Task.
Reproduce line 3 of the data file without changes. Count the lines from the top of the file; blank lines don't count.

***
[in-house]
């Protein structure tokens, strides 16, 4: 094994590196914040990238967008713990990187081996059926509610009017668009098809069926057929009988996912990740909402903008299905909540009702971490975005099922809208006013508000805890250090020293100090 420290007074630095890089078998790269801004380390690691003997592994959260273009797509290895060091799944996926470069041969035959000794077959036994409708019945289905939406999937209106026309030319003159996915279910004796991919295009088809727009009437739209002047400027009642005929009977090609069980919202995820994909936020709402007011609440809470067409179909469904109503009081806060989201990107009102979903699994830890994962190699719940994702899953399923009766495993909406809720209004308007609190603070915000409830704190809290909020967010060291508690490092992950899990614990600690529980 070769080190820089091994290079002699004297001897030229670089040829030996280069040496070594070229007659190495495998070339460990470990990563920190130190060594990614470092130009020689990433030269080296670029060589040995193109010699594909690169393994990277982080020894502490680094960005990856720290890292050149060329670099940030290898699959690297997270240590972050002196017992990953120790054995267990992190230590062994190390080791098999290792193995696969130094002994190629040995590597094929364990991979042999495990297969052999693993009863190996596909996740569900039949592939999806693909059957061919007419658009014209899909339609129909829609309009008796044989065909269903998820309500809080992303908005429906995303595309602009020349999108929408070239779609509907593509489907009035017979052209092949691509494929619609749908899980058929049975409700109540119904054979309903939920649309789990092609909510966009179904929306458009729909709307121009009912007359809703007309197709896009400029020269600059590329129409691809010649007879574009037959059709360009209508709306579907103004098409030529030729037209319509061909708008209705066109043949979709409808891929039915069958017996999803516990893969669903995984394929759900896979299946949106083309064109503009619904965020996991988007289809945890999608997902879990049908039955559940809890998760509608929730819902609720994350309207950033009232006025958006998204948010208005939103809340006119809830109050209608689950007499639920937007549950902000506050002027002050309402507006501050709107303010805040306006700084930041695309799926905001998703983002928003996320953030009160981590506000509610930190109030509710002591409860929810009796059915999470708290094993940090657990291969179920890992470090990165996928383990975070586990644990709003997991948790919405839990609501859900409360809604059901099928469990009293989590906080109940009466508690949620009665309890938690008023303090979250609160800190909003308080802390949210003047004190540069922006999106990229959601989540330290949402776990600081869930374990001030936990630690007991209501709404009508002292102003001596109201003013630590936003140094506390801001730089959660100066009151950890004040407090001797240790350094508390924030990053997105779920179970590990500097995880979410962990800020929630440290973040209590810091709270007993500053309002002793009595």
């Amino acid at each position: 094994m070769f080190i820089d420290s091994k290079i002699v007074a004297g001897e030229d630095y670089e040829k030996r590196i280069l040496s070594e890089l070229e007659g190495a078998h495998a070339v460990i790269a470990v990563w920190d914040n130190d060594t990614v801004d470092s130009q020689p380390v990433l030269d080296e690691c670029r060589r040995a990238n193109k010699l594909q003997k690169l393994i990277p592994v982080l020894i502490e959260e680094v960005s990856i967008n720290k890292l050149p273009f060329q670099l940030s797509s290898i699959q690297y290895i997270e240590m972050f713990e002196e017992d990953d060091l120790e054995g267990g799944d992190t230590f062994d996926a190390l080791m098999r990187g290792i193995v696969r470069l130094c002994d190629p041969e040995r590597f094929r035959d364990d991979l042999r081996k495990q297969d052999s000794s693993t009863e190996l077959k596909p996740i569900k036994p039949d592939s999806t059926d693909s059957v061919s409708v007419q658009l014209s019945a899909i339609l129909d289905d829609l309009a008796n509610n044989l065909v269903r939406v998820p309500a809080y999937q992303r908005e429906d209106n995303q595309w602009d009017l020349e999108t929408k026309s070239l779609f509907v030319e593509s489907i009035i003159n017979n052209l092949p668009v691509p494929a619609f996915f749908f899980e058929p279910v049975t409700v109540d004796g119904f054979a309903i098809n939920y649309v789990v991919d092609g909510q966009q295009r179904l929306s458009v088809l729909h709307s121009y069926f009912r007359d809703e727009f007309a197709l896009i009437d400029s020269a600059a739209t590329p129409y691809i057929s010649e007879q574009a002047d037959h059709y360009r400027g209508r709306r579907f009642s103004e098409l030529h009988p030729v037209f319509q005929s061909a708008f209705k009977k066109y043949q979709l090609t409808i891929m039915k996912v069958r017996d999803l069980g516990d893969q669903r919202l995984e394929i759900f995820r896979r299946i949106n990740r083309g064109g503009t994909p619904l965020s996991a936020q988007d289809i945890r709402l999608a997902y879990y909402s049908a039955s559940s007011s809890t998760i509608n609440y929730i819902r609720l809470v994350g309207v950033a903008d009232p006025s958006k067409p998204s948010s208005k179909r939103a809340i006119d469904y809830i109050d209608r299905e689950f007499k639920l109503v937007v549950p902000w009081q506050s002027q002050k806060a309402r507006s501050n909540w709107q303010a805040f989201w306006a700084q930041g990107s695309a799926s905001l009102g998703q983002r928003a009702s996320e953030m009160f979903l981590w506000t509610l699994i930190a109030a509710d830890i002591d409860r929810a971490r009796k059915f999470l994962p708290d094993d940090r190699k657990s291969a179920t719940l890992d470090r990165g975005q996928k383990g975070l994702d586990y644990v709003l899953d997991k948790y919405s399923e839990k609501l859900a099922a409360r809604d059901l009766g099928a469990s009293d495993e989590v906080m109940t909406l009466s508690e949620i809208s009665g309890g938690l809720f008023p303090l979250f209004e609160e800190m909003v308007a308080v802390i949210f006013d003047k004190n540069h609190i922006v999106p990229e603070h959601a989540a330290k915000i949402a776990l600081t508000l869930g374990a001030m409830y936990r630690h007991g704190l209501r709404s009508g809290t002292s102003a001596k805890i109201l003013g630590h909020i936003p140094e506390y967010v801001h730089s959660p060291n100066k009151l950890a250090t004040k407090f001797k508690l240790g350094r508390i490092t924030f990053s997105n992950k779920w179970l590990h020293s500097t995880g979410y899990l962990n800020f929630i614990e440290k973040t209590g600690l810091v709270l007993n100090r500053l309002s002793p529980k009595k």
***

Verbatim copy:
């Amino acid at each position: 094994m070769f080190i820089d420290s091994k290079i002699v007074a004297g001897e030229d630095y670089e040829k030996r590196i280069l040496s070594e890089l070229e007659g190495a078998h495998a070339v460990i790269a470990v990563w920190d914040n130190d060594t990614v801004d470092s130009q020689p380390v990433l030269d080296e690691c670029r060589r040995a990238n193109k010699l594909q003997k690169l393994i990277p592994v982080l020894i502490e959260e680094v960005s990856i967008n720290k890292l050149p273009f060329q670099l940030s797509s290898i699959q690297y290895i997270e240590m972050f713990e002196e017992d990953d060091l120790e054995g267990g799944d992190t230590f062994d996926a190390l080791m098999r990187g290792i193995v696969r470069l130094c002994d190629p041969e040995r590597f094929r035959d364990d991979l042999r081996k495990q297969d052999s000794s693993t009863e190996l077959k596909p996740i569900k036994p039949d592939s999806t059926d693909s059957v061919s409708v007419q658009l014209s019945a899909i339609l129909d289905d829609l309009a008796n509610n044989l065909v269903r939406v998820p309500a809080y999937q992303r908005e429906d209106n995303q595309w602009d009017l020349e999108t929408k026309s070239l779609f509907v030319e593509s489907i009035i003159n017979n052209l092949p668009v691509p494929a619609f996915f749908f899980e058929p279910v049975t409700v109540d004796g119904f054979a309903i098809n939920y649309v789990v991919d092609g909510q966009q295009r179904l929306s458009v088809l729909h709307s121009y069926f009912r007359d809703e727009f007309a197709l896009i009437d400029s020269a600059a739209t590329p129409y691809i057929s010649e007879q574009a002047d037959h059709y360009r400027g209508r709306r579907f009642s103004e098409l030529h009988p030729v037209f319509q005929s061909a708008f209705k009977k066109y043949q979709l090609t409808i891929m039915k996912v069958r017996d999803l069980g516990d893969q669903r919202l995984e394929i759900f995820r896979r299946i949106n990740r083309g064109g503009t994909p619904l965020s996991a936020q988007d289809i945890r709402l999608a997902y879990y909402s049908a039955s559940s007011s809890t998760i509608n609440y929730i819902r609720l809470v994350g309207v950033a903008d009232p006025s958006k067409p998204s948010s208005k179909r939103a809340i006119d469904y809830i109050d209608r299905e689950f007499k639920l109503v937007v549950p902000w009081q506050s002027q002050k806060a309402r507006s501050n909540w709107q303010a805040f989201w306006a700084q930041g990107s695309a799926s905001l009102g998703q983002r928003a009702s996320e953030m009160f979903l981590w506000t509610l699994i930190a109030a509710d830890i002591d409860r929810a971490r009796k059915f999470l994962p708290d094993d940090r190699k657990s291969a179920t719940l890992d470090r990165g975005q996928k383990g975070l994702d586990y644990v709003l899953d997991k948790y919405s399923e839990k609501l859900a099922a409360r809604d059901l009766g099928a469990s009293d495993e989590v906080m109940t909406l009466s508690e949620i809208s009665g309890g938690l809720f008023p303090l979250f209004e609160e800190m909003v308007a308080v802390i949210f006013d003047k004190n540069h609190i922006v999106p990229e603070h959601a989540a330290k915000i949402a776990l600081t508000l869930g374990a001030m409830y936990r630690h007991g704190l209501r709404s009508g809290t002292s102003a001596k805890i109201l003013g630590h909020i936003p140094e506390y967010v801001h730089s959660p060291n100066k009151l950890a250090t004040k407090f001797k508690l240790g350094r508390i490092t924030f990053s997105n992950k779920w179970l590990h020293s500097t995880g979410y899990l962990n800020f929630i614990e440290k973040t209590g600690l810091v709270l007993n100090r500053l309002s002793p529980k009595k």